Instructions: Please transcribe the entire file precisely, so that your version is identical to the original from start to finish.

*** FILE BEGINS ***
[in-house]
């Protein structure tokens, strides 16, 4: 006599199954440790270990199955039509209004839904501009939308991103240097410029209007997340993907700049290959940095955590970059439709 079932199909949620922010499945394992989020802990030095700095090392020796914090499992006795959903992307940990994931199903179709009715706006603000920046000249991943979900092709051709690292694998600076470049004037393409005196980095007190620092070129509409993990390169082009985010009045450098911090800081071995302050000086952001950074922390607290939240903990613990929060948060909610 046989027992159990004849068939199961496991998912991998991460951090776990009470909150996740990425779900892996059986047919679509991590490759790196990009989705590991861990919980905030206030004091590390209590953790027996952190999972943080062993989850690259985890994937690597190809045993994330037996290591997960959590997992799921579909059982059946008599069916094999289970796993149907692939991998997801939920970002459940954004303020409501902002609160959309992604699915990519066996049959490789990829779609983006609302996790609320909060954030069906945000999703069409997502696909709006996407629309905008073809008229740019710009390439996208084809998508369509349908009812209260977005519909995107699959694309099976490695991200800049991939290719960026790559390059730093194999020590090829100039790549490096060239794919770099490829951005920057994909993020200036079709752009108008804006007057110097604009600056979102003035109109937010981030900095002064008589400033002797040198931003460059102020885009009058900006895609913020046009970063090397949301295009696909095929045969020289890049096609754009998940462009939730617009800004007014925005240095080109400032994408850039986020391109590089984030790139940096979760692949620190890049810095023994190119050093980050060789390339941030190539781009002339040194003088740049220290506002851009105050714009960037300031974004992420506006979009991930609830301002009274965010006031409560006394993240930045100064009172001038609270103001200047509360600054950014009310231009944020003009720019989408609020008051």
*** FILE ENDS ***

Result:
[in-house]
């Protein structure tokens, strides 16, 4: 006599199954440790270990199955039509209004839904501009939308991103240097410029209007997340993907700049290959940095955590970059439709 079932199909949620922010499945394992989020802990030095700095090392020796914090499992006795959903992307940990994931199903179709009715706006603000920046000249991943979900092709051709690292694998600076470049004037393409005196980095007190620092070129509409993990390169082009985010009045450098911090800081071995302050000086952001950074922390607290939240903990613990929060948060909610 046989027992159990004849068939199961496991998912991998991460951090776990009470909150996740990425779900892996059986047919679509991590490759790196990009989705590991861990919980905030206030004091590390209590953790027996952190999972943080062993989850690259985890994937690597190809045993994330037996290591997960959590997992799921579909059982059946008599069916094999289970796993149907692939991998997801939920970002459940954004303020409501902002609160959309992604699915990519066996049959490789990829779609983006609302996790609320909060954030069906945000999703069409997502696909709006996407629309905008073809008229740019710009390439996208084809998508369509349908009812209260977005519909995107699959694309099976490695991200800049991939290719960026790559390059730093194999020590090829100039790549490096060239794919770099490829951005920057994909993020200036079709752009108008804006007057110097604009600056979102003035109109937010981030900095002064008589400033002797040198931003460059102020885009009058900006895609913020046009970063090397949301295009696909095929045969020289890049096609754009998940462009939730617009800004007014925005240095080109400032994408850039986020391109590089984030790139940096979760692949620190890049810095023994190119050093980050060789390339941030190539781009002339040194003088740049220290506002851009105050714009960037300031974004992420506006979009991930609830301002009274965010006031409560006394993240930045100064009172001038609270103001200047509360600054950014009310231009944020003009720019989408609020008051």